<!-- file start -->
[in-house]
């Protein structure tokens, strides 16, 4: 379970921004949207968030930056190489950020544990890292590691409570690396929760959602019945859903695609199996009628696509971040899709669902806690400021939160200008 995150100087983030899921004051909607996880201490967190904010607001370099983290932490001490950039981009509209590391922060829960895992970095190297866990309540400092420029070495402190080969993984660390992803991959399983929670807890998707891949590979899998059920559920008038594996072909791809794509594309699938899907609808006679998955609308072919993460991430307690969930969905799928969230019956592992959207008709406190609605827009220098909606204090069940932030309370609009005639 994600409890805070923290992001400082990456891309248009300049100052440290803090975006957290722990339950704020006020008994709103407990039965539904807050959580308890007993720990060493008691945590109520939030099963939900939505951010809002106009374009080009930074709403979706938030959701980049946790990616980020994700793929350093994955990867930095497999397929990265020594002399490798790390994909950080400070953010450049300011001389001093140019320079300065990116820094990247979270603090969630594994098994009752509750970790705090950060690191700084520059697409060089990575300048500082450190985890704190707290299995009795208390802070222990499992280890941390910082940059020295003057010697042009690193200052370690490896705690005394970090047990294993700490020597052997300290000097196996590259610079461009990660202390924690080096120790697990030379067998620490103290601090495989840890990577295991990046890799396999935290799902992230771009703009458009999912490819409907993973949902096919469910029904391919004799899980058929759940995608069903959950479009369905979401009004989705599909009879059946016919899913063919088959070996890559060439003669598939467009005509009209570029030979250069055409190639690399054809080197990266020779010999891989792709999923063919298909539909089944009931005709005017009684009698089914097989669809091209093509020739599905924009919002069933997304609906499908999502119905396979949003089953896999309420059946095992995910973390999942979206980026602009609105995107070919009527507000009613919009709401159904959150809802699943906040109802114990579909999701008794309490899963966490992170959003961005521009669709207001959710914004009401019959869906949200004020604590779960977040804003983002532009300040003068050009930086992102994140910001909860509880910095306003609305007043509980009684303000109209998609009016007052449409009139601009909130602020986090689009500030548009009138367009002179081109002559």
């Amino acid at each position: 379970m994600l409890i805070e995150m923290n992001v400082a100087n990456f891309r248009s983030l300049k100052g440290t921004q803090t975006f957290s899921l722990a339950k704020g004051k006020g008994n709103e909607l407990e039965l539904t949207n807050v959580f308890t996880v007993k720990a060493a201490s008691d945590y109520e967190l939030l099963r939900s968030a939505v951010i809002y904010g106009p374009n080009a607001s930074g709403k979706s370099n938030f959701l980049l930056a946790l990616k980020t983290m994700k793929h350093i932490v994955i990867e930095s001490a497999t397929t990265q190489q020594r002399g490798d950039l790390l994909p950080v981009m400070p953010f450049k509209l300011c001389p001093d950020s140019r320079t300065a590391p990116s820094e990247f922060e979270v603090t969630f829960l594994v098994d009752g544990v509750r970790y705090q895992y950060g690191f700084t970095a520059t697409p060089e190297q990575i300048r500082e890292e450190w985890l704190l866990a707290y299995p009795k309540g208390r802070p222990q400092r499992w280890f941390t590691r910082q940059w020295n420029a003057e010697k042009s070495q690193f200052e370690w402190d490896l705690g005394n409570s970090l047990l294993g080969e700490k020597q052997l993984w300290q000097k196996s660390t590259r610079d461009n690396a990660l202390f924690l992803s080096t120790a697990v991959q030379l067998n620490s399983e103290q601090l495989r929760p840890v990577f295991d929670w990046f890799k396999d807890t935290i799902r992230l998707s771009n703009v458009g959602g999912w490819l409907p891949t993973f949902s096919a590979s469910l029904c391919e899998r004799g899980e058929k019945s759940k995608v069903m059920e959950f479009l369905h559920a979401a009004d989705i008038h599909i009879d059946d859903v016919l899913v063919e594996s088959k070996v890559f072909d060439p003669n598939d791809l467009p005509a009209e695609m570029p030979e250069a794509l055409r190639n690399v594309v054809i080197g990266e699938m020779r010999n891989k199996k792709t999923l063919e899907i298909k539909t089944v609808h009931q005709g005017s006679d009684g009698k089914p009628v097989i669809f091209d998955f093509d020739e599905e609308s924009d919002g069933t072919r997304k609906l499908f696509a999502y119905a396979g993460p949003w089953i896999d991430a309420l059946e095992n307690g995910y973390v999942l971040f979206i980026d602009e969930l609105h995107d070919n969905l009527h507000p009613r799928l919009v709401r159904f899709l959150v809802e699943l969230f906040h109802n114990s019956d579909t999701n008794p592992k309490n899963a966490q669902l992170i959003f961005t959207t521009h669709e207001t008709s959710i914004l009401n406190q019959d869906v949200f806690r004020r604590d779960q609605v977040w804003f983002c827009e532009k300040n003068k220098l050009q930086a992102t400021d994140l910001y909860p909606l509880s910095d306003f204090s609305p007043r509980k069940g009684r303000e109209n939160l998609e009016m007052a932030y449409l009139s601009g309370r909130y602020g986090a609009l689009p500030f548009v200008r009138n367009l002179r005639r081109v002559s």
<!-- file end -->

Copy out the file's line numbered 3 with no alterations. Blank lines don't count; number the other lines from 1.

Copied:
């Amino acid at each position: 379970m994600l409890i805070e995150m923290n992001v400082a100087n990456f891309r248009s983030l300049k100052g440290t921004q803090t975006f957290s899921l722990a339950k704020g004051k006020g008994n709103e909607l407990e039965l539904t949207n807050v959580f308890t996880v007993k720990a060493a201490s008691d945590y109520e967190l939030l099963r939900s968030a939505v951010i809002y904010g106009p374009n080009a607001s930074g709403k979706s370099n938030f959701l980049l930056a946790l990616k980020t983290m994700k793929h350093i932490v994955i990867e930095s001490a497999t397929t990265q190489q020594r002399g490798d950039l790390l994909p950080v981009m400070p953010f450049k509209l300011c001389p001093d950020s140019r320079t300065a590391p990116s820094e990247f922060e979270v603090t969630f829960l594994v098994d009752g544990v509750r970790y705090q895992y950060g690191f700084t970095a520059t697409p060089e190297q990575i300048r500082e890292e450190w985890l704190l866990a707290y299995p009795k309540g208390r802070p222990q400092r499992w280890f941390t590691r910082q940059w020295n420029a003057e010697k042009s070495q690193f200052e370690w402190d490896l705690g005394n409570s970090l047990l294993g080969e700490k020597q052997l993984w300290q000097k196996s660390t590259r610079d461009n690396a990660l202390f924690l992803s080096t120790a697990v991959q030379l067998n620490s399983e103290q601090l495989r929760p840890v990577f295991d929670w990046f890799k396999d807890t935290i799902r992230l998707s771009n703009v458009g959602g999912w490819l409907p891949t993973f949902s096919a590979s469910l029904c391919e899998r004799g899980e058929k019945s759940k995608v069903m059920e959950f479009l369905h559920a979401a009004d989705i008038h599909i009879d059946d859903v016919l899913v063919e594996s088959k070996v890559f072909d060439p003669n598939d791809l467009p005509a009209e695609m570029p030979e250069a794509l055409r190639n690399v594309v054809i080197g990266e699938m020779r010999n891989k199996k792709t999923l063919e899907i298909k539909t089944v609808h009931q005709g005017s006679d009684g009698k089914p009628v097989i669809f091209d998955f093509d020739e599905e609308s924009d919002g069933t072919r997304k609906l499908f696509a999502y119905a396979g993460p949003w089953i896999d991430a309420l059946e095992n307690g995910y973390v999942l971040f979206i980026d602009e969930l609105h995107d070919n969905l009527h507000p009613r799928l919009v709401r159904f899709l959150v809802e699943l969230f906040h109802n114990s019956d579909t999701n008794p592992k309490n899963a966490q669902l992170i959003f961005t959207t521009h669709e207001t008709s959710i914004l009401n406190q019959d869906v949200f806690r004020r604590d779960q609605v977040w804003f983002c827009e532009k300040n003068k220098l050009q930086a992102t400021d994140l910001y909860p909606l509880s910095d306003f204090s609305p007043r509980k069940g009684r303000e109209n939160l998609e009016m007052a932030y449409l009139s601009g309370r909130y602020g986090a609009l689009p500030f548009v200008r009138n367009l002179r005639r081109v002559s």